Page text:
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Mar 31, 2004

Was There a Real Place Named Mudville?

Katie Zezima, in the NYT (March 31, 2004), in a report datelined Holliston, MA:

Just past the center of town, beyond the whitewashed church and town green, a handpainted sign on a telephone pole points west toward Mudville.

It is home, some residents say, to the field where, with two out and two on in the ninth inning of a 4-2 game, a native son plunged a hamlet into sorrow with one unsuccessful swing. Along with the mention of Mudville, the village here incorporated on St. Patrick's Day in 1858, residents are fond of citing many other connections to"Casey at the Bat."

Holliston, a town of 14,000 residents 23 miles southwest of Boston, embraces the Casey legend. A bar by the railroad tracks is named Casey's, and the deli at the Superette does brisk sales of the Mudville sandwich: corned beef, sauerkraut, Swiss cheese and Russian dressing. The 289 residents of Mudville have T-shirts that feature a gruff ballplayer and boast,"Home of Casey at the Bat."

But Holliston has competition. Residents of Stockton, Calif., 70 miles east of San Francisco, have long believed that their city was the inspiration for Mudville. It is said that Ernest L. Thayer, the author of the poem, covered baseball there at various times for The San Francisco Daily Examiner, which published"Casey at the Bat" on June 3, 1888.

Despite assurances from baseball historians and Thayer, who insisted that the poem had"no basis in fact," some residents of both Holliston and Stockton refuse to believe Mudville was fictitious.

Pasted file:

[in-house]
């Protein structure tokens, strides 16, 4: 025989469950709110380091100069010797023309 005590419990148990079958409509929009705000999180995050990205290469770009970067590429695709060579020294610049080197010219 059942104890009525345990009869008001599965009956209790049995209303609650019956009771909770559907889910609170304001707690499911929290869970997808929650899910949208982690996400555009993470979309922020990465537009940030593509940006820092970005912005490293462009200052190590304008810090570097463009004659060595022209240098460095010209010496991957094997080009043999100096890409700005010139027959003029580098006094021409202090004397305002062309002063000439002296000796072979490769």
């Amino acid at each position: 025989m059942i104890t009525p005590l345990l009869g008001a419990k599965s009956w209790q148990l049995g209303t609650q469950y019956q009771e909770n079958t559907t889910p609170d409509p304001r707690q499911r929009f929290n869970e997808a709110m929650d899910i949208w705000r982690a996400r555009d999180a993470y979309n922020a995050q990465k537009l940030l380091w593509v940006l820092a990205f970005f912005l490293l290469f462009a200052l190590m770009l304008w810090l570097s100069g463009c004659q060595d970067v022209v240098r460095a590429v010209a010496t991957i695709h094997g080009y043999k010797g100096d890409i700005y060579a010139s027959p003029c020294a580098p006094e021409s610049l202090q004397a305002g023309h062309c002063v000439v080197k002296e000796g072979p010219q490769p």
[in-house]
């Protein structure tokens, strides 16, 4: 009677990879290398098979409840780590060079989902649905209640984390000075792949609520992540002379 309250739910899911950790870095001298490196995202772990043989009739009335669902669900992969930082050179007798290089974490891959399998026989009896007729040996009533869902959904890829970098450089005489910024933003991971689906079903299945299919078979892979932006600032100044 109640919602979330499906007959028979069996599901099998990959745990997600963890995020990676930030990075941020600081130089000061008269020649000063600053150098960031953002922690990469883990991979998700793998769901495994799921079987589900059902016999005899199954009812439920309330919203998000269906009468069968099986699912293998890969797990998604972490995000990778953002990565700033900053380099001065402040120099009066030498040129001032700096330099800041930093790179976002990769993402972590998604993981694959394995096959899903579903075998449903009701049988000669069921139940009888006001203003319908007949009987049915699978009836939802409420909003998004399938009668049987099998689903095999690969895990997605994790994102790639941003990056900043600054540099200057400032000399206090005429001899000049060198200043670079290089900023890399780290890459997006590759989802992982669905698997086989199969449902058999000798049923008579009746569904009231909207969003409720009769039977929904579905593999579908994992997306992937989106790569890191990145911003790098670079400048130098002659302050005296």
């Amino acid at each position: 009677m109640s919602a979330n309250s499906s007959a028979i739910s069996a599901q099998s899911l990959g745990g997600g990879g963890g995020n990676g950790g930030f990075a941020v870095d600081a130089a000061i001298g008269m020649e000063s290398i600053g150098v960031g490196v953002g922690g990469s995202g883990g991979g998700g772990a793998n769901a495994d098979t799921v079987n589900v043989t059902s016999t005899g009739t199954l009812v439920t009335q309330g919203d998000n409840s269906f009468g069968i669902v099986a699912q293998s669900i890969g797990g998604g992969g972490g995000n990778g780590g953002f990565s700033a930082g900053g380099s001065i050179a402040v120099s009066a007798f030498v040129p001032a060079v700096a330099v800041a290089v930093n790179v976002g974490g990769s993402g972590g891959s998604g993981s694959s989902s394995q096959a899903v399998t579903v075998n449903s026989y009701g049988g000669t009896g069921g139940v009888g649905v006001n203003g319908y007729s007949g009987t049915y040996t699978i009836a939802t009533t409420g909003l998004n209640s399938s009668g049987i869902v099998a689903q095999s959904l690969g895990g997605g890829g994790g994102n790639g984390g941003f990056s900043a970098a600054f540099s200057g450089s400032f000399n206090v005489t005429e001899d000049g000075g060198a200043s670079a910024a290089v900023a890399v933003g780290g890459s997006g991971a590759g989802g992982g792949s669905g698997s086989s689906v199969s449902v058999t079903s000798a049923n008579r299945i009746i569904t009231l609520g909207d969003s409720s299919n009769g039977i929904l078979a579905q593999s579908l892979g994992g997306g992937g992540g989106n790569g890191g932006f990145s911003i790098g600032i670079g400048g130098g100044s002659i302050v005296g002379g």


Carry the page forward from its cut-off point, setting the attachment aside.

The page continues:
Joanne Hulbert, the Holliston town historian, said Thayer's family, textile merchants from Worcester, owned the Darling Woolen Mill, less than a mile from Mudville and its busy baseball diamond. The neighborhood fielded several teams with players with Irish surnames like those of Casey's teammates, Barrows, Blake, Cooney and Flynn. One team, Ms. Hulbert said, played in Milford, not far from the Thayers' summer home in Mendon. No one knows if Thayer attended any games, but Ms. Hulbert suggested that the Irish boys from Mudville could have stimulated his imagination.

What is true is that Thayer, who was born on Aug. 14, 1863, in Lawrence, graduated from Harvard in 1885. A classmate, William Randolph Hearst, later asked Thayer to join him in San Francisco and contribute to the family newspaper, The Examiner. Thayer went but soon returned to Worcester and wrote"Casey at the Bat" there in 1888. It was published in The Examiner under an alias, Phin, short for Phinney, Thayer's college nickname. The poem's sole purpose was to fill space.

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